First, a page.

Conyers doctor pays $1,850,000 to resolve allegations that she performed and billed for medically unnecessary cataract surgeries and diagnostic tests
ATLANTA – Paul D. Weir, John R. Morgan, M.D. and the company they created, Care Plus Management, LLC (“Care Plus”), along with 18 anesthesia entities that Care Plus owned and operated, agreed to pay $7.2 million to resolve allegations that they entered into kickback arrangements with referring physicians in exchange for the referral of the physicians’ patients for anesthesia services. Specifically, Weir and Morgan, through Care Plus, shared the revenue received for anesthesia services with the referring physicians, and provided subsidies for drugs, supplies and equipment to the referring physicians’ outpatient surgical centers.
“A physician’s selection of an anesthesia provider for the patients he or she treats should be motivated by the quality of the anesthesia provider rather than by the income the physician can generate for him or herself,” said U.S. Attorney Kurt R. Erskine. “By offering remuneration to physicians, an anesthesia provider improperly affects the physician’s decision-making process for selecting an anesthesia provider for his or her patients.”
“Health care providers using kickbacks to boost their profits threaten the impartiality of medical decision-making, the financial integrity of Medicaid, and the public’s trust in the health care system,” said Special Agent in Charge Tamala E. Miles, U.S. Department of Health and Human Services Office of Inspector General (HHS-OIG). “Our agency will continue to work with our law enforcement partners to uproot such fraud schemes and hold those responsible accountable.”
“Kickback schemes can undermine our healthcare system, compromise medical decisions, and waste taxpayer dollars,” said Phil Wislar, Acting Special Agent in Charge of FBI Atlanta. “The FBI will continue to work with our law enforcement partners to ensure that all medical providers properly follow health care rules and regulations.”
“Medical professionals who enter into arrangements solely to enhance their own profits undermine the public’s faith in our healthcare system,” said Georgia Attorney General Chris Carr. “By joining forces with our federal partners and those who bring these issues to our attention, our Medicaid Fraud Division is working vigorously to ensure that the integrity of our Medicaid program is not comprised in any way. On behalf of the people of Georgia, we remain vigilant in our efforts to uncover fraud or abuse in our publicly-funded healthcare programs and will continue fighting to protect taxpayer dollars.”
Anesthesia providers typically depend on hospitals and outpatient surgery centers for their income. If an anesthesia provider can secure an exclusive contract for anesthesia services with a center, it is guaranteed a steady stream of patient referrals during the term of the contract. As a result, anesthesia providers compete aggressively for these contracts.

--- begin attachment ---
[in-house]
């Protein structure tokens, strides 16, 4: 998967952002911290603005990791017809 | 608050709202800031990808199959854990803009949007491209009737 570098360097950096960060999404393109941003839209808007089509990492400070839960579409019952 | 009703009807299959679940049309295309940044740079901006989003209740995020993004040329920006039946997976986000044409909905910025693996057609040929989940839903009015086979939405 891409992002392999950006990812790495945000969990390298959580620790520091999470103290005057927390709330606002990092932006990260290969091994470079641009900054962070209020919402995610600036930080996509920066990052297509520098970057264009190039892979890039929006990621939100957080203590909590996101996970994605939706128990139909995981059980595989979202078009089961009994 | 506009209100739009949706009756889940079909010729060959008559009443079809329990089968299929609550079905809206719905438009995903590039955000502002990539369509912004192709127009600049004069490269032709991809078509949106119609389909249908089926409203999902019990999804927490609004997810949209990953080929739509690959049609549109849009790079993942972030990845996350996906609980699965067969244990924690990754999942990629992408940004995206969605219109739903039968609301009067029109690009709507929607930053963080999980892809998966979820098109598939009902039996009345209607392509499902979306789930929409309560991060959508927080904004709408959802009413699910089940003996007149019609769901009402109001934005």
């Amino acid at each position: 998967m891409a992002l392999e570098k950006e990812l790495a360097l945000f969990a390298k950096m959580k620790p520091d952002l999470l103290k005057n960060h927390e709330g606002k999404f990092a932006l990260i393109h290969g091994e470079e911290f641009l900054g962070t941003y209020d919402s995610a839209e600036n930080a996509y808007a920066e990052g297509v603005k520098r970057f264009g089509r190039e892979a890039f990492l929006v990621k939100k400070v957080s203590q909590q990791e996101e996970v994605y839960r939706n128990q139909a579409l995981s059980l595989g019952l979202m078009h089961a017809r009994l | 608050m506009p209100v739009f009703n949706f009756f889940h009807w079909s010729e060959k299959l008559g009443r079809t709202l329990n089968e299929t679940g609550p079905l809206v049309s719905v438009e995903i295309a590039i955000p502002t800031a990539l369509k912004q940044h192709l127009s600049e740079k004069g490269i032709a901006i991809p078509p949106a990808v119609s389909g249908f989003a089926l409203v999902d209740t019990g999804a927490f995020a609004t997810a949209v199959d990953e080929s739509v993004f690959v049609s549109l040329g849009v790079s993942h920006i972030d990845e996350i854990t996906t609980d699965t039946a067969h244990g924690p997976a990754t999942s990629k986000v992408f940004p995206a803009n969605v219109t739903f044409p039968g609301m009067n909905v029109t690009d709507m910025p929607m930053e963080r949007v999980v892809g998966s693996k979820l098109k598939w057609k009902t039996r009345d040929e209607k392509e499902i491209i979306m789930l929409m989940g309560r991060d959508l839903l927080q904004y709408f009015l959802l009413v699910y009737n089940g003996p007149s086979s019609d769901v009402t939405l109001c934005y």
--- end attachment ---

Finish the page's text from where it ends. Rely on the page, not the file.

The Government alleges that between 2012 and 2016, Weir and Morgan, through Care Plus, induced the physician owners of outpatient surgery centers to award these exclusive services agreements to them by offering them a partial ownership in the anesthesia entities that Care Plus had created to service their surgery centers. Under this arrangement, the physician owners received compensation in the form of a portion of the revenue from the anesthesia services.
The Government further alleges that during this same period, Weir, Morgan, Care Plus and its anesthesia companies subsidized the cost incurred by surgery centers for drugs, supplies and equipment in order to induce the physician owners of those centers to grant exclusive anesthesia services agreements to Care Plus’s anesthesia companies. HHS-OIG has longstanding concerns about the provision of free or below-fair-market-value goods or services to an existing or potential referral source. Indeed, free or below-fair-market-value goods or services may be used as a vehicle to disguise or confer an unlawful payment for referrals of Federal health care program business.
The Government alleges that these arrangements violated the Anti-Kickback Statute, 42 U.S.C. § 1320a-7b(b), and caused the submission of false claims in violation of the False Claims Act, 31 U.S.C. § 3729, et seq.
This settlement resolves a lawsuit originally filed in the U.S. District Court for the Northern District of Georgia by Robert Douglas (the Relator) under the qui tam or whistleblower provisions of the False Claims Act. United States ex rel. Douglas, et al. v. Care Plus Management, LLC, et al., No. 1:16-cv-4439-WMR. Under the False Claims Act, private citizens may bring suit for false claims on behalf of the United States and share in any recovery obtained by the government. The Relator has received over $1.3 million from the settlement.
The claims resolved by the settlement are allegations only, and there has been no determination of liability.
This case was investigated by the U.S. Attorney’s Office for the Northern District of Georgia, the U.S. Department of Health and Human Services Office of Inspector General and the Georgia Attorney General's Office Medicaid Fraud Control Unit.
The civil settlement was reached by Assistant U.S. Attorneys Neeli Ben-David and Mellori Lumpkin-Dawson, and Georgia Senior Assistant Attorney General Jim Mooney.
For further information please contact the U.S. Attorney’s Public Affairs Office at USAGAN.PressEmails@usdoj.gov or (404) 581-6016. The Internet address for the U.S. Attorney’s Office for the Northern District of Georgia is http://www.justice.gov/usao-ndga.